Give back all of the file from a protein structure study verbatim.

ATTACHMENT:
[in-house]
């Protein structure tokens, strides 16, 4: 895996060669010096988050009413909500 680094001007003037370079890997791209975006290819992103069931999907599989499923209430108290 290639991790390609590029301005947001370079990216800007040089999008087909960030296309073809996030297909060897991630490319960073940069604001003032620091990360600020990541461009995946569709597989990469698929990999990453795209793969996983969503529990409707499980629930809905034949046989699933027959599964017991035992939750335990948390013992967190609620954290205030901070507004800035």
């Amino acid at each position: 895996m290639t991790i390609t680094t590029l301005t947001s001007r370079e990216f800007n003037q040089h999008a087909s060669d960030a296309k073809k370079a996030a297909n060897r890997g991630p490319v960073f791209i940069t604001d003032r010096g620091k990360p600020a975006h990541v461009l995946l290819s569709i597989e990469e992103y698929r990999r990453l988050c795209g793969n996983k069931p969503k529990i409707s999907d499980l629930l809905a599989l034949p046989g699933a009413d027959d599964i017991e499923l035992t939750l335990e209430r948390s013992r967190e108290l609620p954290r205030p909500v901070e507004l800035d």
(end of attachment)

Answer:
[in-house]
């Protein structure tokens, strides 16, 4: 895996060669010096988050009413909500 680094001007003037370079890997791209975006290819992103069931999907599989499923209430108290 290639991790390609590029301005947001370079990216800007040089999008087909960030296309073809996030297909060897991630490319960073940069604001003032620091990360600020990541461009995946569709597989990469698929990999990453795209793969996983969503529990409707499980629930809905034949046989699933027959599964017991035992939750335990948390013992967190609620954290205030901070507004800035």
């Amino acid at each position: 895996m290639t991790i390609t680094t590029l301005t947001s001007r370079e990216f800007n003037q040089h999008a087909s060669d960030a296309k073809k370079a996030a297909n060897r890997g991630p490319v960073f791209i940069t604001d003032r010096g620091k990360p600020a975006h990541v461009l995946l290819s569709i597989e990469e992103y698929r990999r990453l988050c795209g793969n996983k069931p969503k529990i409707s999907d499980l629930l809905a599989l034949p046989g699933a009413d027959d599964i017991e499923l035992t939750l335990e209430r948390s013992r967190e108290l609620p954290r205030p909500v901070e507004l800035d």